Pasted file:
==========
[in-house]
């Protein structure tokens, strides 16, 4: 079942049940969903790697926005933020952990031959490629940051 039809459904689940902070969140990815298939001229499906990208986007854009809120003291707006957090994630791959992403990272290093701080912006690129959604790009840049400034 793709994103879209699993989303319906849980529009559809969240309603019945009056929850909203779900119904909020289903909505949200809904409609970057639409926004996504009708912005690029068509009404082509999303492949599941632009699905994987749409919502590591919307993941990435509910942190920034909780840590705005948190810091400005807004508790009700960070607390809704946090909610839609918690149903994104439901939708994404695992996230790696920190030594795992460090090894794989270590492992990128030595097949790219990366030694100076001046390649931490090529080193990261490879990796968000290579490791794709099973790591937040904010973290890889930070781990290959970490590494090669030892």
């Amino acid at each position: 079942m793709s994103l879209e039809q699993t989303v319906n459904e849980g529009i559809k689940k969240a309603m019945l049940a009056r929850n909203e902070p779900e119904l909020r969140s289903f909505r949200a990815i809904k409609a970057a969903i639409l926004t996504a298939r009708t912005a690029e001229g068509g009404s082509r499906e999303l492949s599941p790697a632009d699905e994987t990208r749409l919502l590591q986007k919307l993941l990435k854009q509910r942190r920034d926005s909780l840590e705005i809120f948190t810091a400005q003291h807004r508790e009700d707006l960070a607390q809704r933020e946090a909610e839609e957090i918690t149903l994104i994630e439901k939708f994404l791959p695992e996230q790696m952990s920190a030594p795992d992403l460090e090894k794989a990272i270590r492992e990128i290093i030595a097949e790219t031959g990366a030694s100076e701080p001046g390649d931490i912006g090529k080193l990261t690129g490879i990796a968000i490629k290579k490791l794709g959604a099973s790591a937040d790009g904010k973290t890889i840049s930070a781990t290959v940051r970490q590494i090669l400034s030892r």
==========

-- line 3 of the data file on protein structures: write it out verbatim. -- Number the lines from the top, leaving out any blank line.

């Amino acid at each position: 079942m793709s994103l879209e039809q699993t989303v319906n459904e849980g529009i559809k689940k969240a309603m019945l049940a009056r929850n909203e902070p779900e119904l909020r969140s289903f909505r949200a990815i809904k409609a970057a969903i639409l926004t996504a298939r009708t912005a690029e001229g068509g009404s082509r499906e999303l492949s599941p790697a632009d699905e994987t990208r749409l919502l590591q986007k919307l993941l990435k854009q509910r942190r920034d926005s909780l840590e705005i809120f948190t810091a400005q003291h807004r508790e009700d707006l960070a607390q809704r933020e946090a909610e839609e957090i918690t149903l994104i994630e439901k939708f994404l791959p695992e996230q790696m952990s920190a030594p795992d992403l460090e090894k794989a990272i270590r492992e990128i290093i030595a097949e790219t031959g990366a030694s100076e701080p001046g390649d931490i912006g090529k080193l990261t690129g490879i990796a968000i490629k290579k490791l794709g959604a099973s790591a937040d790009g904010k973290t890889i840049s930070a781990t290959v940051r970490q590494i090669l400034s030892r």